I had never played an Animal Crossing game before March. The idea of slowly building a town on an island filled with animals sounded sort of tedious. In the precious few hours I had for video games, I typically wanted a little more razzle dazzle for my money. But quarantine changed everything. Suddenly, I had nothing but time on my hands and now my Animal Crossing island has become a literal and figurative oasis from the anxiety of everyday life. I eat, sleep, and breathe the island of Grumtown and I live for whatever these dumb little critters are up to. I hold deep personal opinions of all of them.
I chalk some of this up to the fact that I have not seen even one of my friends in a social setting in nearly two months. But while the game allows for an incredible amount of customization and features many different activities, it refuses to let you get drunk with your animal neighbors. So, to sate those who, like me, need to know what it would be like to get wasted with Tom Nook, I present this investigative look into drinking with the creatures that call my humble island home.
Tom Nook is the tanuki that started it all. He brought you to the island. He gave you a tent to sleep in, and then he proceeded to place you in debt after debt after debt until you’d single handedly done all the work of turning an uninhabited island into a bustling tropical paradise. Tom surely doesn’t see it this way. His island is essential to all the work you’ve done—you couldn’t have built him a paradise without it. Tom Nook acts like you’re friends, and for a moment you would think that maybe you are. You’d grab a couple beers like equals. Tom’s not a fancy man and he doesn’t feel the need to impress. He drinks the cheap stuff. Maybe cajoles you into a shot toward the end of the night to build camaraderie. He’d pick up the tab graciously and you’d think to yourself “Maybe he’s not so bad. Maybe you CAN be friends with your boss” until the next day when you see that your half of the bill, including the shot he practically begged you to take, has been added to your outstanding debt total.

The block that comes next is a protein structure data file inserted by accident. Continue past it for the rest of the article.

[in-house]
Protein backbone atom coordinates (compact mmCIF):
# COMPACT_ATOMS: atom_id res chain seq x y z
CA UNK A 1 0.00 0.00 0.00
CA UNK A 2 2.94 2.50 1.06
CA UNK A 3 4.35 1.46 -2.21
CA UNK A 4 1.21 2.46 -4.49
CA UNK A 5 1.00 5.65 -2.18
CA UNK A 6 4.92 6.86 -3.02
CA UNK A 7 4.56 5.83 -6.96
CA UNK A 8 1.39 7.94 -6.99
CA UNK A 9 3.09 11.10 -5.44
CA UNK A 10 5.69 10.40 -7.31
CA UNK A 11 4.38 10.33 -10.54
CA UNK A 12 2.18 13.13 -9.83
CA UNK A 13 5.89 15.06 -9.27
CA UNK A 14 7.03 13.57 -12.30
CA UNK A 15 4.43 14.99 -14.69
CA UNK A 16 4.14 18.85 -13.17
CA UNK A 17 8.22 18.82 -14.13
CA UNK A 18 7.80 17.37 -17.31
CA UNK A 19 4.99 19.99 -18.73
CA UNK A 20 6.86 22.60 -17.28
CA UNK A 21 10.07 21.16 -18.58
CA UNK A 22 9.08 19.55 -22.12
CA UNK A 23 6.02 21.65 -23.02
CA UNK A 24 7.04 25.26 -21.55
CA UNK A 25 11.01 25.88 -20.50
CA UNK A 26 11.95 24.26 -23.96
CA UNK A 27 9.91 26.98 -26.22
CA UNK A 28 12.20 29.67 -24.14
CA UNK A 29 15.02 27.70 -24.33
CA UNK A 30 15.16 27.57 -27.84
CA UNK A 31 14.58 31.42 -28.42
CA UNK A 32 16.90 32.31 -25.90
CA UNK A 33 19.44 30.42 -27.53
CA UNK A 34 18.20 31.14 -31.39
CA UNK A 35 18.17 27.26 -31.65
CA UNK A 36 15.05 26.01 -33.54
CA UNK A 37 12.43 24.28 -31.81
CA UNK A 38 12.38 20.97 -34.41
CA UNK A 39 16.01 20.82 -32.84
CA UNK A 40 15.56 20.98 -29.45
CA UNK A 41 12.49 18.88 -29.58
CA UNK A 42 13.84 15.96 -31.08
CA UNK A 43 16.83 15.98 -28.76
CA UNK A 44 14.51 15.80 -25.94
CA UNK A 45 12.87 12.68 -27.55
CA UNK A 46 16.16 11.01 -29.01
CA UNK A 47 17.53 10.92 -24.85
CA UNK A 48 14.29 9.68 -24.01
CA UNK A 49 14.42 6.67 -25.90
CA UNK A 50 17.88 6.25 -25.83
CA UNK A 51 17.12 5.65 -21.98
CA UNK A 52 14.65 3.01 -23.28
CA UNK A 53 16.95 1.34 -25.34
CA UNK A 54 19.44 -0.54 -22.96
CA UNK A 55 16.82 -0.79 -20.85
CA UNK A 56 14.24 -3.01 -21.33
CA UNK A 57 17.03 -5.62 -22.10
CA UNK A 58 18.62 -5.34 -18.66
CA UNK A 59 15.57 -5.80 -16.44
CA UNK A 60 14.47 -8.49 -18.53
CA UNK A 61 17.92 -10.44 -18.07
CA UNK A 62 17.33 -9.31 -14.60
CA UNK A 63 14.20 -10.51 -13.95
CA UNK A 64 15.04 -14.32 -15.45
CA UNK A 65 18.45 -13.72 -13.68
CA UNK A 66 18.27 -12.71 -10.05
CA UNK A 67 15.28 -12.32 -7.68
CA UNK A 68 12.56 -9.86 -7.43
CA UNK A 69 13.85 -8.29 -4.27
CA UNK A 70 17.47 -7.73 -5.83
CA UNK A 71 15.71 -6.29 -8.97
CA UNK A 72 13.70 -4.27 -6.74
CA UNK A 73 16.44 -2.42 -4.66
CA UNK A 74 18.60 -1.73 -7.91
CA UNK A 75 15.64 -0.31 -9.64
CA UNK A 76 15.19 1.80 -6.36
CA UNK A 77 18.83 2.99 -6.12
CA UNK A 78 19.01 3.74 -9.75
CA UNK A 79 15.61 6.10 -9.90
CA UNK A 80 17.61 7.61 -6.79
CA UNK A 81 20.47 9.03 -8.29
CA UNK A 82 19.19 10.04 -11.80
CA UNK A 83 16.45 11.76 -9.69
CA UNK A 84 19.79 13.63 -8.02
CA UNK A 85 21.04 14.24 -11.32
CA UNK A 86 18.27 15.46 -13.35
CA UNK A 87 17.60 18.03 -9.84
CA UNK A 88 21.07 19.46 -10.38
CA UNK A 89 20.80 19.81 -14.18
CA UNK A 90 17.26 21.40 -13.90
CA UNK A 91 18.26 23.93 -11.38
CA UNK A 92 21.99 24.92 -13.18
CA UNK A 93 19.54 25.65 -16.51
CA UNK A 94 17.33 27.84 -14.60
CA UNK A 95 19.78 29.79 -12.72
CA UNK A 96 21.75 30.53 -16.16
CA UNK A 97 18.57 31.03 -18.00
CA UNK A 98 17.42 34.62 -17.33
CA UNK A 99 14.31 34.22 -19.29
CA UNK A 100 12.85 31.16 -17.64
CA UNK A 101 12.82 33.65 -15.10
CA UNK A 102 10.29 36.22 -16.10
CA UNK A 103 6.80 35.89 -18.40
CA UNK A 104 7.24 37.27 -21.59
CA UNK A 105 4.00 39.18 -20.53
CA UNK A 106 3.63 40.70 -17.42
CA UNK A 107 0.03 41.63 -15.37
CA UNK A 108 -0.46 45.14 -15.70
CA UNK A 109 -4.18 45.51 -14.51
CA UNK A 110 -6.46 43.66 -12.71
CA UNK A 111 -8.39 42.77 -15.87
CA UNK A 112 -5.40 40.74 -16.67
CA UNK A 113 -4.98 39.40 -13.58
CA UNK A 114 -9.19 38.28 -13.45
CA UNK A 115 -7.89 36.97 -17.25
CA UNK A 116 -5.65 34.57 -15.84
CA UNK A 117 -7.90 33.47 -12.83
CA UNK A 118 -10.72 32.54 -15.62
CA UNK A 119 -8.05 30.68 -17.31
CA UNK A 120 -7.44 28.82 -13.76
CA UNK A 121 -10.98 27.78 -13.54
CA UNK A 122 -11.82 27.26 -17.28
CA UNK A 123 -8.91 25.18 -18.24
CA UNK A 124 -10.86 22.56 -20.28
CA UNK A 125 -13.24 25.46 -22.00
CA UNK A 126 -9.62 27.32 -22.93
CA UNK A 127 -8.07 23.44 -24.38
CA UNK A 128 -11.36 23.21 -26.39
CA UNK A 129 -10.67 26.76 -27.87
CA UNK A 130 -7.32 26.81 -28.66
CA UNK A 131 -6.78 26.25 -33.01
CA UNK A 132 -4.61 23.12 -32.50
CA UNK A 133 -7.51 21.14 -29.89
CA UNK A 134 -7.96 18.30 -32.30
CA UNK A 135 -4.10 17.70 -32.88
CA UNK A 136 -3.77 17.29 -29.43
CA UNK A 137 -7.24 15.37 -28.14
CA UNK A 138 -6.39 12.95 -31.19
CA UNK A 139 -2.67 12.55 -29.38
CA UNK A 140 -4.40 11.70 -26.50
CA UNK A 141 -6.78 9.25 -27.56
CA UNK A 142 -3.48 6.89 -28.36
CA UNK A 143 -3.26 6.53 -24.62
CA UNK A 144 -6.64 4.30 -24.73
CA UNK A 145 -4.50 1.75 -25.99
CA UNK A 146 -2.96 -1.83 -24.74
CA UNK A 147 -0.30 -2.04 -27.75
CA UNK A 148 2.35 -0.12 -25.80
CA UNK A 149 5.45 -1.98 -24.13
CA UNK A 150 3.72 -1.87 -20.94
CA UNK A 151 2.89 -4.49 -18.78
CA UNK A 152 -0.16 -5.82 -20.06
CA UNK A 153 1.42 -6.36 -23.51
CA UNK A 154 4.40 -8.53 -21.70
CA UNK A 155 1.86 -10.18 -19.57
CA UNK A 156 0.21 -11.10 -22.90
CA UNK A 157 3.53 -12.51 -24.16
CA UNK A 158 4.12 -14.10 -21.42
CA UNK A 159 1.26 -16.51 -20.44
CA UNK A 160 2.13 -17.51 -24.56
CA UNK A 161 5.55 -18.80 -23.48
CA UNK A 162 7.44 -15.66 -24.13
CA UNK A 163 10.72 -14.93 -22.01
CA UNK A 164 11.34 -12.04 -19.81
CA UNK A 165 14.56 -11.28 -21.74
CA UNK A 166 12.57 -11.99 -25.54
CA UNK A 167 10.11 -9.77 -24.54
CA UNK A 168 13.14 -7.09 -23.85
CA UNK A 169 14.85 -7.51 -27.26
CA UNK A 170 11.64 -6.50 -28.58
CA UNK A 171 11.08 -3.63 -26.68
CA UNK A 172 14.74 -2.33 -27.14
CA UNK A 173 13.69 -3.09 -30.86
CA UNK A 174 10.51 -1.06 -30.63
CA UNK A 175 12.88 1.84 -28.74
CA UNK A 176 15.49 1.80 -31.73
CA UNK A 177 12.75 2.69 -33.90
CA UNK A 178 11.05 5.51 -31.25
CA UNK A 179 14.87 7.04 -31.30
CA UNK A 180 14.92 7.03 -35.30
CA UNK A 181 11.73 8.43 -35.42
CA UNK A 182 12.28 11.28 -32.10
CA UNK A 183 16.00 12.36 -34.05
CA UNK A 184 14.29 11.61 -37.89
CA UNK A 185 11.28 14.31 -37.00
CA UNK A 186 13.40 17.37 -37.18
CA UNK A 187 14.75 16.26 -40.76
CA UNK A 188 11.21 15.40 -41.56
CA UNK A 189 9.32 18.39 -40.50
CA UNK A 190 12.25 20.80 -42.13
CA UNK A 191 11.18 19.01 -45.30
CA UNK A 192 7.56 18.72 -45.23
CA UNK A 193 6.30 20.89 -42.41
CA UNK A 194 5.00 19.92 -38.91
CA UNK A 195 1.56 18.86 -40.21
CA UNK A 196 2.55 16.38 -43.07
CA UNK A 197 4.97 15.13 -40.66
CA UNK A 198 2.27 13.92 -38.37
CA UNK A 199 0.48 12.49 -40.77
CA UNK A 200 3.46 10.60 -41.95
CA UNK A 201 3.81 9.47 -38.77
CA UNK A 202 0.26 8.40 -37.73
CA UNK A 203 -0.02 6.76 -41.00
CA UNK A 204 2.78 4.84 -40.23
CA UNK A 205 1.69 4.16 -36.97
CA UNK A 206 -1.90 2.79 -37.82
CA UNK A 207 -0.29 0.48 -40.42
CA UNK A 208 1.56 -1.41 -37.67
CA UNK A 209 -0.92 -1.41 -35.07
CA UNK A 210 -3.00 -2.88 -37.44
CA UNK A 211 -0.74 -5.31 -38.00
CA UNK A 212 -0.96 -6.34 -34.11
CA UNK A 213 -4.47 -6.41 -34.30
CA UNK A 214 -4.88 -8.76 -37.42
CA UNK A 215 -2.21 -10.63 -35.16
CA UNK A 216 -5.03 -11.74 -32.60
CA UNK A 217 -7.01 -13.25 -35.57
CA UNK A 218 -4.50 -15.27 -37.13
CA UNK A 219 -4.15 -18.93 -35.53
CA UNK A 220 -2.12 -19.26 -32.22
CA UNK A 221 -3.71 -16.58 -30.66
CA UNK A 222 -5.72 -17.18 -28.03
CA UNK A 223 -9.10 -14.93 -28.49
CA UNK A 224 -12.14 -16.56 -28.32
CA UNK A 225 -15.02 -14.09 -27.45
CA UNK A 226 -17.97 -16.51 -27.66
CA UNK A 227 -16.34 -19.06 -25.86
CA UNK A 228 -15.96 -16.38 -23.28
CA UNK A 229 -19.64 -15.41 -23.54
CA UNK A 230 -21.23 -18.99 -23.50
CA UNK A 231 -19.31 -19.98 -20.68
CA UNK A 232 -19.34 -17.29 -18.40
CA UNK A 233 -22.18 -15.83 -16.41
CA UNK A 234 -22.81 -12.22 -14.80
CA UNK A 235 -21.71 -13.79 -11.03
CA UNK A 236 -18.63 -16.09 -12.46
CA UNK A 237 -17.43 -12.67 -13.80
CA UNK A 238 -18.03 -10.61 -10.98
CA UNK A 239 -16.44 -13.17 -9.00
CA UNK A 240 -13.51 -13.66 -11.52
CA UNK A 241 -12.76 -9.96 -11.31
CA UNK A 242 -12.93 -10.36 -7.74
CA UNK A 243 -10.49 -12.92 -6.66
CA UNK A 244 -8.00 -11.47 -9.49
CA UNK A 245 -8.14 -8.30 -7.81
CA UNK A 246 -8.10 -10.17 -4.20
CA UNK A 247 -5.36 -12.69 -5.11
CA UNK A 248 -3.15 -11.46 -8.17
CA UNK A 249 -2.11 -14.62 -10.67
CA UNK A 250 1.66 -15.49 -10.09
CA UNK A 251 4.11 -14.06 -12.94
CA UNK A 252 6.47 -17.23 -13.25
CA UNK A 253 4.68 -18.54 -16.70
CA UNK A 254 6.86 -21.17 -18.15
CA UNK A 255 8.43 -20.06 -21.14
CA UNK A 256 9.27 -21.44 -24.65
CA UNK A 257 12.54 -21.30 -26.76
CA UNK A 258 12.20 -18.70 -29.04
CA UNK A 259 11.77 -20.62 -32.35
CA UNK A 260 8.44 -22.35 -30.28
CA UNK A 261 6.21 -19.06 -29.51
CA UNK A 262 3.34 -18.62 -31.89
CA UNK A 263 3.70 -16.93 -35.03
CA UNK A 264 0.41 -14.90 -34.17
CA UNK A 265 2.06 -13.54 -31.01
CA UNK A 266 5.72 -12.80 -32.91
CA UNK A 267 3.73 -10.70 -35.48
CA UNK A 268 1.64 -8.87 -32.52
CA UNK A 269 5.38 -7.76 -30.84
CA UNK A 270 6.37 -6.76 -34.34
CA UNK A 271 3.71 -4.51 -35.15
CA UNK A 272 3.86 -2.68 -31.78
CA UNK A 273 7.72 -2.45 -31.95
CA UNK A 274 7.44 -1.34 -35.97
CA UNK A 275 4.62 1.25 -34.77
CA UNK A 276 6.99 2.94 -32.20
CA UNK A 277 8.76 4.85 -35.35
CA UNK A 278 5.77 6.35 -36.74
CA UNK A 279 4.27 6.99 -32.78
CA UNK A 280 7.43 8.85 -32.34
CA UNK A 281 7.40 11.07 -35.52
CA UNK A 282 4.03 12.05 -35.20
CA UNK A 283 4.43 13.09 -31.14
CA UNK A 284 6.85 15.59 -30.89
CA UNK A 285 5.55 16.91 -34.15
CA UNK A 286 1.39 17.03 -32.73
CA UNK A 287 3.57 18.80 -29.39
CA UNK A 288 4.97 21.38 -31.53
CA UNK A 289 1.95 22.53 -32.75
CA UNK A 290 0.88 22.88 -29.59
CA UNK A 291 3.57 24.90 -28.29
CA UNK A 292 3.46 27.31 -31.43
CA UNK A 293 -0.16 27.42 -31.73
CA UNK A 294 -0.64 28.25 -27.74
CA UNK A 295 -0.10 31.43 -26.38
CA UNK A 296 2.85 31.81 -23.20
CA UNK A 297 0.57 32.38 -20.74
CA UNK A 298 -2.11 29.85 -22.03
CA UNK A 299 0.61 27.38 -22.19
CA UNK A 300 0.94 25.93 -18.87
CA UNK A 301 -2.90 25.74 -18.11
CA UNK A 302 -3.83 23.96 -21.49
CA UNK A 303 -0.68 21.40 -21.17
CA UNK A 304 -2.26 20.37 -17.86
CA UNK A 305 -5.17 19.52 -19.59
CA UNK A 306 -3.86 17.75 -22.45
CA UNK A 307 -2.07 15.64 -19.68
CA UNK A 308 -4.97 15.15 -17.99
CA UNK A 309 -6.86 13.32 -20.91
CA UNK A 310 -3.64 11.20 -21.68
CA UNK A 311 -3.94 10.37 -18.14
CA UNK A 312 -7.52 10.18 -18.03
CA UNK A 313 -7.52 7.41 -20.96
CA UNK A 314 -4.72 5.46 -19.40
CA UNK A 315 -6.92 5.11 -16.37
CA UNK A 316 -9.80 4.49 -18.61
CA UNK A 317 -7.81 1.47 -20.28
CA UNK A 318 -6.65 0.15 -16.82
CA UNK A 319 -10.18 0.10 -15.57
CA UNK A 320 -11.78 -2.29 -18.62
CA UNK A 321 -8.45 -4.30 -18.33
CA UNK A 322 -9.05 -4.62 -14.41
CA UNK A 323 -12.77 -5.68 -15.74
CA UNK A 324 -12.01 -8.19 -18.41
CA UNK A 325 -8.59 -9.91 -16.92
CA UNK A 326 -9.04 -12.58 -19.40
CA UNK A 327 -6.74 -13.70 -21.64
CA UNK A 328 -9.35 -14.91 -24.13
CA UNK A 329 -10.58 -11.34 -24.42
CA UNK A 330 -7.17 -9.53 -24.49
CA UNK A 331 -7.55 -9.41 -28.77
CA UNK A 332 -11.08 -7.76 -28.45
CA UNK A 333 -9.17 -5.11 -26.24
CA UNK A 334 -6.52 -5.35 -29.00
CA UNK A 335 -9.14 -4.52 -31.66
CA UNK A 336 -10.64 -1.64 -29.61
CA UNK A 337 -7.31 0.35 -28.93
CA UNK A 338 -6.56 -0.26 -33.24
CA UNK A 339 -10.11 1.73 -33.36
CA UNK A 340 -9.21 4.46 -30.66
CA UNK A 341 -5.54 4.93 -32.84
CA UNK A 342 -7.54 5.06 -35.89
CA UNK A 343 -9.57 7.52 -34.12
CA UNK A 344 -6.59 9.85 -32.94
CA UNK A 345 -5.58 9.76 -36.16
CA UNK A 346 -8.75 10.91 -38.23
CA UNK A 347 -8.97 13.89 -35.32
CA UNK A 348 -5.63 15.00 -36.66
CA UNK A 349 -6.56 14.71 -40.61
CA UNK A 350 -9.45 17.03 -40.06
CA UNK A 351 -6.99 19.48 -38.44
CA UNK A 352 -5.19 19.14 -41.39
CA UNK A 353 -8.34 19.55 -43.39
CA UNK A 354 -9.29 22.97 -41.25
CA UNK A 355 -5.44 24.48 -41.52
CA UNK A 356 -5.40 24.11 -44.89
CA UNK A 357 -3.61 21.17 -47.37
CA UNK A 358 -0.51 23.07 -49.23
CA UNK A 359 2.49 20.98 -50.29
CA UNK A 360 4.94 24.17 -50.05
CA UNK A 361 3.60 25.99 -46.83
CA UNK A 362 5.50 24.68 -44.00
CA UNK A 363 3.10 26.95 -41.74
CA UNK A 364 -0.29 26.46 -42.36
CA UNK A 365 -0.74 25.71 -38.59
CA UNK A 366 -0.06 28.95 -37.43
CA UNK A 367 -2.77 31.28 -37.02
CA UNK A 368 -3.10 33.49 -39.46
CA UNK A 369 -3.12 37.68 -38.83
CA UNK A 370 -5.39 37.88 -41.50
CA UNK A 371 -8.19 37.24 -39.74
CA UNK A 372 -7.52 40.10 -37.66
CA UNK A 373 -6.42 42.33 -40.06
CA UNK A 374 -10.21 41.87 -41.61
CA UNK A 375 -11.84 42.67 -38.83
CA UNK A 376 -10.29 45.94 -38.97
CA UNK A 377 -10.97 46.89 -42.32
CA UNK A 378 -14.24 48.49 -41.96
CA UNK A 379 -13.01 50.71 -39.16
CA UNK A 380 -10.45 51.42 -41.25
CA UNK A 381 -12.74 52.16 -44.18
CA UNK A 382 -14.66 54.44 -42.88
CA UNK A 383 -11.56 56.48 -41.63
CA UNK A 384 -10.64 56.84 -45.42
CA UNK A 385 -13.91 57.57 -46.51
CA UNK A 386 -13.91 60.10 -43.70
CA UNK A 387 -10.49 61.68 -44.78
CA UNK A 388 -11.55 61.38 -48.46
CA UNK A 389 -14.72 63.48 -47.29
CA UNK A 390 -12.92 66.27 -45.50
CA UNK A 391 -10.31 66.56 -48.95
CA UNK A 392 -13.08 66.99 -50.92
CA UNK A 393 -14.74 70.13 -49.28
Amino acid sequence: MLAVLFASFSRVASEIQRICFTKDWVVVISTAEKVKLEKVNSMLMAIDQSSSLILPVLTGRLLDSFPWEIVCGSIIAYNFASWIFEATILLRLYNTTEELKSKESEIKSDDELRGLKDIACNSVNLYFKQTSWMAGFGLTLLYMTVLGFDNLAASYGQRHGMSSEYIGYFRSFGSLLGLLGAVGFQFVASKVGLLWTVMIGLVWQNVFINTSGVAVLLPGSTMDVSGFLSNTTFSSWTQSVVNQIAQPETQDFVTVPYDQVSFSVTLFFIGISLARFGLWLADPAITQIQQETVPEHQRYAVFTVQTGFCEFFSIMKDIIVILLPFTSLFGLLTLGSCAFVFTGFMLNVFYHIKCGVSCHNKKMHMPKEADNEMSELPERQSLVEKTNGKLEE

I cannot stress enough how much fun it would be to get absolutely shredded with Bones.”
Blathers, the neurotic but loveable owl who curates your island’s museum, would not be easy to get a drink with. “C’mon man,” you’d say, “you’re nocturnal and the night is young” but he’d rebuff you for a bit, saying that he needed to wait around in case anyone came by to drop off a fossil for assessment. You’d remind him that YOU are the only one who ever does that. He’d eventually relent and your great reward would be listening to him go on about various bugs and dinosaurs, seemingly plastered off of half a glass of white wine. The next day he would apologize to you several times despite having done or said absolutely nothing out of the ordinary.
Bones is just a regular villager. He’s a little dog that likes keeping things positive. I cannot stress enough how much fun it would be to get absolutely shredded with Bones. After two light beers, Bones would get a little loose and share the first negative opinion you’ve ever heard him express. It would be a perfectly justified and incredibly mild complaint about the way his neighbor organizes her plants. He would feel bad about it for a bit but ultimately be very glad that the two of you shared such a nice evening.